Francis Ford Coppola’s musical drama is about a Harlem club in the ‘20s and ‘30s, where the African-Americans can only get in as performers or staff while the clientele is all white. It tells the parallel stories of a dancer, Delbert ‘Sandman’ Williams, played by the brilliant and much missed Gregory Hines, and a trumpet player named Dixie Dwyer, played by Richard Gere. Sandman chafes at the racism, but has achieved at least one dream: he’s playing the Cotton Club with his brother Clay (Maurice Hines, Gregory’s actually brother). He meets another performer Lila (Lonette McKee), with whom he falls in love. Dixie is a talented pianist and horn player, but a gangster, Dutch Schultz (James Remar, a caricature) forces him to take a job watching over his girl, Vera (Diane Lane). Naturally Vera and Dixie fall for each other. We get a lot of great musical and dance numbers, and a stellar cast in support: Bob Hoskins is Owney Madden, the owner of the club, while Nicolas Cage as Dixie’s brother gets a job with Dutch as a gunsel. Other familiar faces include Allen Garfield, Laurence Fishburne, Lisa Jane Persky, Jennifer Grey, and Tom Waits. Where the original version is 2 hours and 7 minutes, and this Encore edition is 2 hours 18 minutes. Based on what I’ve read, I gather the studio forced Coppola to cut some of the musical numbers and more of the African-American storyline elements, so those have been restored, while there are also a few scenes in this new version that have been removed.

Chinatown (1974)

Anyone who never wants to see a Roman Polanski movie ever again, I entirely understand. I’d be happy to see the convicted rapist in jail the rest of his life, and I’ll probably still be watching Chinatown for the rest of mine. It’s a neo-noir set in pre-war Los Angeles and based on an actual historical conspiracy to steal water from surrounding areas to feed a demand in the city. Jack Nicholson is private investigator JJ Gittes, entirely vain and entirely out of his depth, starring opposite a never better Faye Dunaway and actor/director John Huston. Scripted by Robert Towne, the sense of impending doom in the film’s last act is like almost nothing I’ve ever seen in the movies.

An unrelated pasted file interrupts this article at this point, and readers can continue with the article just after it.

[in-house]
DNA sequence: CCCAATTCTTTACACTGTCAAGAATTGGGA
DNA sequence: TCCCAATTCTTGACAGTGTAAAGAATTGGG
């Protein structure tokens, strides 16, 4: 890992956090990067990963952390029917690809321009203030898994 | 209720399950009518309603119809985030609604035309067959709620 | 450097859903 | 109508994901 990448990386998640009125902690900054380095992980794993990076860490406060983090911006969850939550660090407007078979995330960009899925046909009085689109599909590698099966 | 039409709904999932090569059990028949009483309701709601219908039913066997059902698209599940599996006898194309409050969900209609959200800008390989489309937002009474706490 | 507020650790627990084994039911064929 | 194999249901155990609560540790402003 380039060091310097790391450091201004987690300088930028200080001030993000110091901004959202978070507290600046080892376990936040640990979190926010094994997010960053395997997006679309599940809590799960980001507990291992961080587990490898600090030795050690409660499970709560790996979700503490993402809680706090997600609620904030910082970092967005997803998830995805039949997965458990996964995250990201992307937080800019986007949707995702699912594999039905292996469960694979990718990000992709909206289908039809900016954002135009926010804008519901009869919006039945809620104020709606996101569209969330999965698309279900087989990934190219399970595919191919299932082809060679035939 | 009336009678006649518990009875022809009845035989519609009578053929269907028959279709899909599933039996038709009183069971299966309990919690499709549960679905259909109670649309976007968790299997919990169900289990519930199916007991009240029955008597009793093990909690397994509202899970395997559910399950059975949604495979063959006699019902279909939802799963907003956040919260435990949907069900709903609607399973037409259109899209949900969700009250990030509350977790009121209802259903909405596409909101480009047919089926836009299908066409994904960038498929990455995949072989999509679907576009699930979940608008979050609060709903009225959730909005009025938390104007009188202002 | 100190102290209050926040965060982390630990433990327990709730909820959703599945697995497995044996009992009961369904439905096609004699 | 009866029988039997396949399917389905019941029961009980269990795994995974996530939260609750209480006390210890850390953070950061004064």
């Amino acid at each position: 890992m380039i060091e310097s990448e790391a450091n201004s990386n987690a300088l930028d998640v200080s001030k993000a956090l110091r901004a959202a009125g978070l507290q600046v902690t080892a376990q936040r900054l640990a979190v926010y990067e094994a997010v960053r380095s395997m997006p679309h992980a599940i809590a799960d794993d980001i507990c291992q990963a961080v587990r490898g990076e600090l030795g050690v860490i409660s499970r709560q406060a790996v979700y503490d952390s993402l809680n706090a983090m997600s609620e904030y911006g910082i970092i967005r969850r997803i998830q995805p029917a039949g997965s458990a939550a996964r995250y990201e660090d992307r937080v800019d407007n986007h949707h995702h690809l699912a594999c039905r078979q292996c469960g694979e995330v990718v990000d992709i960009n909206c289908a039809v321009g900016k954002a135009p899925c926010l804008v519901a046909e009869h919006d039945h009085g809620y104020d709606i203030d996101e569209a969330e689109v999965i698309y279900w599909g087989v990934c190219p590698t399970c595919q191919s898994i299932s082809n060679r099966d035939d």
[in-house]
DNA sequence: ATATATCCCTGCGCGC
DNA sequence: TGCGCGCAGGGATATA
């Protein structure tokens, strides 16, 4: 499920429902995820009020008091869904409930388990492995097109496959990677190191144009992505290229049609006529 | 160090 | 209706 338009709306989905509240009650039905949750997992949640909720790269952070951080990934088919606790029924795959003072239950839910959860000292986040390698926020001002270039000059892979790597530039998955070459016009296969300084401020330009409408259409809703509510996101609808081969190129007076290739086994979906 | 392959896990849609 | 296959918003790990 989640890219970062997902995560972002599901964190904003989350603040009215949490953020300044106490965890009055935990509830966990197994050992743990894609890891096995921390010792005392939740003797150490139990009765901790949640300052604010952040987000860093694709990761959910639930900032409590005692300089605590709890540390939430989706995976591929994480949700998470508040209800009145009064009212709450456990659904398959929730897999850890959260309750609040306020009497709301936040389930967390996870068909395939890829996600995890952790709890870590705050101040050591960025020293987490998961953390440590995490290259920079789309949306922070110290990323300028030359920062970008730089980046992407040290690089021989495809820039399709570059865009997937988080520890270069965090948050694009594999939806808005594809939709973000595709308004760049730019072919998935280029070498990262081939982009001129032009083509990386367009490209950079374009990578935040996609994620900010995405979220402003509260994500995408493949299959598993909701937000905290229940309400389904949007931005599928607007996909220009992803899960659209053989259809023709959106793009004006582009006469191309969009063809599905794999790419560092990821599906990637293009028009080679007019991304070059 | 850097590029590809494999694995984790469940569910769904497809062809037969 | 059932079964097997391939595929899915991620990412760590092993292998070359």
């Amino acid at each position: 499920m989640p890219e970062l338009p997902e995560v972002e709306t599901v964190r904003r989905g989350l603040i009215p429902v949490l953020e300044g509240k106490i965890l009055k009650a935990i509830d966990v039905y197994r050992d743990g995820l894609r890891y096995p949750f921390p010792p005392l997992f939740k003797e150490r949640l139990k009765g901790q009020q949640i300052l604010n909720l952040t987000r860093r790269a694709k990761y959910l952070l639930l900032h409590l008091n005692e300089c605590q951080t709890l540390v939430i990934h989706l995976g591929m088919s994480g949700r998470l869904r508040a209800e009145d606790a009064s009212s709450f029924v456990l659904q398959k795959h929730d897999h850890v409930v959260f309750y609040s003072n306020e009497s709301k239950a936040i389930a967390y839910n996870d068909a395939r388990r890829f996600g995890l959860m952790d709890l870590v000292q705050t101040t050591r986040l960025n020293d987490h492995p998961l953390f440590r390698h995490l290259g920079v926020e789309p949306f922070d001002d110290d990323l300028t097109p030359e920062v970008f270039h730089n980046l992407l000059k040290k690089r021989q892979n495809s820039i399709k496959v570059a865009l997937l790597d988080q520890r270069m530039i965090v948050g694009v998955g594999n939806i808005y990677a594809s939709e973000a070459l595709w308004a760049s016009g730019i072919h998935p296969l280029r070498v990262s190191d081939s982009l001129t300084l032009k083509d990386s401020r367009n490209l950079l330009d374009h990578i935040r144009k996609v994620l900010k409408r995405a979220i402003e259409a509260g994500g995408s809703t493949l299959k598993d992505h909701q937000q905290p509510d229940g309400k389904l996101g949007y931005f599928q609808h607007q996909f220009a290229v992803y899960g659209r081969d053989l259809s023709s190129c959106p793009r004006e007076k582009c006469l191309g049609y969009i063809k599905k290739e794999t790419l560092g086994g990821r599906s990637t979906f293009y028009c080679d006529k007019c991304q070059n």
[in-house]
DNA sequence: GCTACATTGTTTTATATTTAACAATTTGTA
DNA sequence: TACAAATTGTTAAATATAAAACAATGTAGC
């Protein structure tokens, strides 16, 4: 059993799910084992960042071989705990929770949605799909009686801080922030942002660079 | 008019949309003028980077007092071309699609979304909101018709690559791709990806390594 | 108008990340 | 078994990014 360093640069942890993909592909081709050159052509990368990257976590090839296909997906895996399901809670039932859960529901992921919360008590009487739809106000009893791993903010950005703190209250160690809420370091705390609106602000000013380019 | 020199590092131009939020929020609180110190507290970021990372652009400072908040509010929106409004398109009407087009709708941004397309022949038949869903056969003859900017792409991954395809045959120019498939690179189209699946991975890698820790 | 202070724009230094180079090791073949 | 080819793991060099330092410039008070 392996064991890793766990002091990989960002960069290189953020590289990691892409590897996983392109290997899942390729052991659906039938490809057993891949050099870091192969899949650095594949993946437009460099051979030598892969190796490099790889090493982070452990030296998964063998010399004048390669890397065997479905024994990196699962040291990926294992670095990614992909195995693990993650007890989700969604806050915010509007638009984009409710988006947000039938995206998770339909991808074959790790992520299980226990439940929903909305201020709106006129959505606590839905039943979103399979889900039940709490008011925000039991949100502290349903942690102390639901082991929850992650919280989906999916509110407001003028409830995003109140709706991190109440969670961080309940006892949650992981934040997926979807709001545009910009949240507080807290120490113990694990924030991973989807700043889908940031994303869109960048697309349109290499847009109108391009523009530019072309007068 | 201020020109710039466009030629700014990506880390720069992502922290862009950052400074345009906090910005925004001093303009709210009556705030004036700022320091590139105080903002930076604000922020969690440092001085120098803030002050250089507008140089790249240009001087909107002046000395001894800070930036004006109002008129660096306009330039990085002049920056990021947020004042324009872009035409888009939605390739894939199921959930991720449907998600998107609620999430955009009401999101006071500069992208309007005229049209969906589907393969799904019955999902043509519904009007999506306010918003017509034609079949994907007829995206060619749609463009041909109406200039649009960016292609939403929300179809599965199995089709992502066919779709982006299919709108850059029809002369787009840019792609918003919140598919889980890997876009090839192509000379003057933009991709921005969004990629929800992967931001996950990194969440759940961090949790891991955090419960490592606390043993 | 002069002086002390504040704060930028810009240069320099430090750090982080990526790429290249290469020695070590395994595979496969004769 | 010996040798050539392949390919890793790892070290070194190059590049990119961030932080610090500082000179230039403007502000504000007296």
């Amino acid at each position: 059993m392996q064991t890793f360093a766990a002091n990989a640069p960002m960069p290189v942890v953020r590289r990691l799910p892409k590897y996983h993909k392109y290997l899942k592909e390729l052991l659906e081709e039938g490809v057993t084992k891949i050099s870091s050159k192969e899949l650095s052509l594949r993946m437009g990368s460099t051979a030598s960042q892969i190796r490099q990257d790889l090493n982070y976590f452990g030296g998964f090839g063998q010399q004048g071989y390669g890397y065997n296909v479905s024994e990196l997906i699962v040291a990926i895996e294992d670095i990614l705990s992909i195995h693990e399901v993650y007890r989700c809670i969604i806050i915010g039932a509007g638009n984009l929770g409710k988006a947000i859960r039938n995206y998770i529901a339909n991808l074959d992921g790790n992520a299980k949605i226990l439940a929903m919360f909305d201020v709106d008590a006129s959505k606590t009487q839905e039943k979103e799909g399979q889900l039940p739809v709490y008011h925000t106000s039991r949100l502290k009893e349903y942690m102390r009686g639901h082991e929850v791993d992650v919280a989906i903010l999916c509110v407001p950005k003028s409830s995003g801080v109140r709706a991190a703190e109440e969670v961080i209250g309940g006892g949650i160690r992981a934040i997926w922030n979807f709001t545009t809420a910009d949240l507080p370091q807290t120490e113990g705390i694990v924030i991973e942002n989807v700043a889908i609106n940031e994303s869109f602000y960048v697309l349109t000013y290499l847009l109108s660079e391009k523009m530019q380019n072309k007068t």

Citizen Kane (1941)

Worth going back to see now that David Fincher’s Mank is very much in the public consciousness with the recent Oscars. Is Orson Welles’ first feature the greatest movie ever made? I’m not sure about that, but the ways in which so many elements of the movie work so well, 80 years later, lays claim for it being at least one of them. The script, the visuals, editing, and that favourite Hollywood pursuit — the tragedy of an American business maverick — all adds up to something special.

The Conversation (1974)

It’s Francis Ford Coppola again with the movie he made between the first two Godfather films. Some claim it’s at least as good as those, a chilling paranoid thriller about a Catholic surveillance man (a never better Gene Hackman) employed to listen and record a couple’s conversation in a public space, who begins to believe his client might intend their murder. The tech may seem quaint these days, but the sound editing and deliberate, confident storytelling is as fresh as ever.